Blog Post created by vajsa01 Employee on Jul 6, 2017

It’s been long ingrained in the application development culture to work from functionality/solution perspective and to please the buyer by coming up with a large list of features. User’s needs, wants or behavior was never taken into consideration at any stage of development. This resulted in applications where users had to accommodate instead of application being accommodating for the users.

As the users are getting exposed to plethora of applications both at work and in personal life and the social networking becoming a part of daily life, it becomes extremely important that our applications are also well designed and accommodate the changing user needs and behavior.

Companies are now realizing more than ever the benefits of following user centered design. Persona is one of the tools that helps in effectively communicating this. It aids in creating a user centered culture among various teams in an organization that directly or indirectly affect the design of the application. Persona is a depiction of a typical user of the application while not same as an archetype of a person. Persona should be more around the specific attitudes or behavior that is relevant to the space of work.

Persona is created based on assumptions we make by knowing the user group either by collecting the data about the potential users or by going through the historical usage of similar products. While doing this, it is important to focus only on the primary user groups who are most important and directly use the application so that our design caters the actual user and not the other stake holders. It is also critical to distinguish the Buyer from the User so that the design is not biased and sales driven. As long as the application is designed for the user, it solves the purpose along with pleasing them and boosts the sustainability of the product among the competition.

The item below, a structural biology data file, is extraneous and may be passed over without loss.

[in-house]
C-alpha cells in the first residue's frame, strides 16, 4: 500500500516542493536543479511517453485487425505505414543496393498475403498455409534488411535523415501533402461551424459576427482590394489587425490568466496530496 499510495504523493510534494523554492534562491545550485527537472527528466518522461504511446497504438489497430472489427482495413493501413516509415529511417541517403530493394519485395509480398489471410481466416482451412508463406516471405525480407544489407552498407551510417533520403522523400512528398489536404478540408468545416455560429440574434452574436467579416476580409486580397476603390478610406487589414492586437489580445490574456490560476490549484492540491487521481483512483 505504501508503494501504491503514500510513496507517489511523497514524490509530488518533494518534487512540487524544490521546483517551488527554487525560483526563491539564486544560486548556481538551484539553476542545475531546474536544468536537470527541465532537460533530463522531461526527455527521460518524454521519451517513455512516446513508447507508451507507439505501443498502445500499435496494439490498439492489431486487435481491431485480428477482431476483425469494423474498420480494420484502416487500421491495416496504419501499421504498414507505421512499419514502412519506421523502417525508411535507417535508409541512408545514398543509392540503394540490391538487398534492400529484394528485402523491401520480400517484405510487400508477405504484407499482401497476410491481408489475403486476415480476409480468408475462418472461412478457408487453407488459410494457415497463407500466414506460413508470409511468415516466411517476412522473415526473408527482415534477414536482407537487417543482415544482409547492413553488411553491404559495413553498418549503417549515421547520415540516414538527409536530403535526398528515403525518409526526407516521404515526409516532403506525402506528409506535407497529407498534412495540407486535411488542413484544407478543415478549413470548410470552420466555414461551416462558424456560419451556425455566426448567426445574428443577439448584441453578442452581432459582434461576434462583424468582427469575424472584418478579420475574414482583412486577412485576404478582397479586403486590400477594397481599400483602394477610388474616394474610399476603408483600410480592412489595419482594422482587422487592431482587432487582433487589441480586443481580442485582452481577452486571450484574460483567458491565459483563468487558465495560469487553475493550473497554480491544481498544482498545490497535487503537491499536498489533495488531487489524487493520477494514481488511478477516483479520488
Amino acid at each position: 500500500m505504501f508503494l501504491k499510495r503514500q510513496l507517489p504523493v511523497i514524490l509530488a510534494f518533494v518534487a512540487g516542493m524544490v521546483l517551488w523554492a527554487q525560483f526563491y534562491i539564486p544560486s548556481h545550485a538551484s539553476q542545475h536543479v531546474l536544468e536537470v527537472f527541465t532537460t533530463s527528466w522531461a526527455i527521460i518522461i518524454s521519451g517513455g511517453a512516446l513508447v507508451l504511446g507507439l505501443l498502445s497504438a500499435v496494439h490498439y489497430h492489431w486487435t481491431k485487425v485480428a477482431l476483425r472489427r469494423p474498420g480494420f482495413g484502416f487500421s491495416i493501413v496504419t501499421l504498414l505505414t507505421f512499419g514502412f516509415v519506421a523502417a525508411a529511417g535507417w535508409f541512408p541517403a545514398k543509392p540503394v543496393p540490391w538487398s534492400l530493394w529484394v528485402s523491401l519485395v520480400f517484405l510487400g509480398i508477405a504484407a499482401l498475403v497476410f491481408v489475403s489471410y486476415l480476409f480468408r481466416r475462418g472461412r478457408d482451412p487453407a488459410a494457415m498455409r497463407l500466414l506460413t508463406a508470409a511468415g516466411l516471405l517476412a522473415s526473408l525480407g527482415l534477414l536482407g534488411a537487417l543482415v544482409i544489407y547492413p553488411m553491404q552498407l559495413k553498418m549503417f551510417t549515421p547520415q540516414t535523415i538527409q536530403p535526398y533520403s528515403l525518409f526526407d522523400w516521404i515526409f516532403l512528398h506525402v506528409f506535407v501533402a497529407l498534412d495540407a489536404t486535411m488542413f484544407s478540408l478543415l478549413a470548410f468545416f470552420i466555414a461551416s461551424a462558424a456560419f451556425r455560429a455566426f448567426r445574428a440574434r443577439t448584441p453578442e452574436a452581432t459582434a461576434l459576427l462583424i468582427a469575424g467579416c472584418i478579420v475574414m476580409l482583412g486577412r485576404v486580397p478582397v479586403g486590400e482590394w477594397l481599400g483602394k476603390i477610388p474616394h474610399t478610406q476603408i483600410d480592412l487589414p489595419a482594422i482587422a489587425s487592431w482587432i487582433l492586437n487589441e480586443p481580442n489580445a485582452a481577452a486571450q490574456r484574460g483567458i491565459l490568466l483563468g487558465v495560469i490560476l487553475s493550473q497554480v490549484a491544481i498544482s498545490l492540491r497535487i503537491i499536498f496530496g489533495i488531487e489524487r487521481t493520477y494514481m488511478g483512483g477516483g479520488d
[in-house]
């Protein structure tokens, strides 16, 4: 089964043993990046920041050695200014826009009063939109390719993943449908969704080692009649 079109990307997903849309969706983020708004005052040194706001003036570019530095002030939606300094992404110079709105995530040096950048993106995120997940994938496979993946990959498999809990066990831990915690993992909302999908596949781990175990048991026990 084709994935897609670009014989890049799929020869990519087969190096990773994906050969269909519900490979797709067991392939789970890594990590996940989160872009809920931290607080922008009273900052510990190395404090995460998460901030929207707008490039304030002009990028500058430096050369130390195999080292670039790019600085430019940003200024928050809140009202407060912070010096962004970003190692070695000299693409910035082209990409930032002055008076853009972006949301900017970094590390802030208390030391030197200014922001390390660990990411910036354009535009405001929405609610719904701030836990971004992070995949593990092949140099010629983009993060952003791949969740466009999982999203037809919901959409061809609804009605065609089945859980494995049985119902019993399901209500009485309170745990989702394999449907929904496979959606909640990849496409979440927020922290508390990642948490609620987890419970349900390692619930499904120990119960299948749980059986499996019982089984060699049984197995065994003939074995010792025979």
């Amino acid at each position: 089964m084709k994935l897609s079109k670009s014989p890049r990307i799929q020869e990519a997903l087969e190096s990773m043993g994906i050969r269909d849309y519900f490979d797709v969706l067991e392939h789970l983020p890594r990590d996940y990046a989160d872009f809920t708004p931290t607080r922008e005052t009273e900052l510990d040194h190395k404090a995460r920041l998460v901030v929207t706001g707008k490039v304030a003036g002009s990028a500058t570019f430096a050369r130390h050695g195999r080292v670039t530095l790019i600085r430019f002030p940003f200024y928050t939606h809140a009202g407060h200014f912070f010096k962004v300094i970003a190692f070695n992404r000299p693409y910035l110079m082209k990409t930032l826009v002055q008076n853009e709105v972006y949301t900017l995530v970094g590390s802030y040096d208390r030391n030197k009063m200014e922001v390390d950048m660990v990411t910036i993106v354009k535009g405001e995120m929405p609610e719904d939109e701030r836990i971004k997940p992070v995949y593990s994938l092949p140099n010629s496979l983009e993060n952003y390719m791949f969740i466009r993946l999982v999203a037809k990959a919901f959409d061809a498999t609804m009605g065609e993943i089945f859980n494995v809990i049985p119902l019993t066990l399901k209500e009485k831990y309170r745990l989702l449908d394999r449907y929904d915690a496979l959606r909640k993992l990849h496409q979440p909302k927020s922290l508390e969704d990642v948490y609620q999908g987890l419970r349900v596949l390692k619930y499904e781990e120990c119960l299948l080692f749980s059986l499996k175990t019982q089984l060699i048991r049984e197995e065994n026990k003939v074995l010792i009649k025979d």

In designing an enterprise application, the following important elements should be captured in a persona to get a good understanding of the user that helps in better design decisions and come up with feature list

  • Demographics (Age, Gender, and Geographical Location) & Educational Qualifications: This helps in knowing the user’s preferences, level of sophistication and understand the cultural nuances. This may sometimes help us in choosing the right language, usage of certain words and also as simple as choosing the fonts & colors.
  • Technical know-how (Devices they use – Desktop, Laptop, Tab, Mobile, etc.): This will tell us the technical expertise of the user in general with software applications and what devices they are comfortable with. This can become the input for deciding on the platforms & the devices the application will be supported on.
  • Job Role & a Typical Work Day: This is an important input which tells us what the user is responsible to accomplish on a daily basis and how important is the application being designed as part of user’s job. This can also tell us whether the application is a sovereign or transient for the user.
  • Life Style & Social Networking Interests: As enterprise applications will be used by a large population of employees within a company and social networking emerging now more than ever, it is important to know the user’s interest around this. This can give us directions in building features around interaction among employees and possibly integration with other social networking sites that brings in more value. This will also help us in learning the user behavior with the advanced interfaces & newer interactions which can be embedded within the application.

Adding a picture, name and family details to this fictitious person will make it more realistic and helps the development teams relate more to the user. Personas can be either posted online on company intranet portal or printed as life size posters and can be placed in the work areas so that user becomes part of the system. Personas should be updated depending on the changes in work environment or with technology trends or user behavior.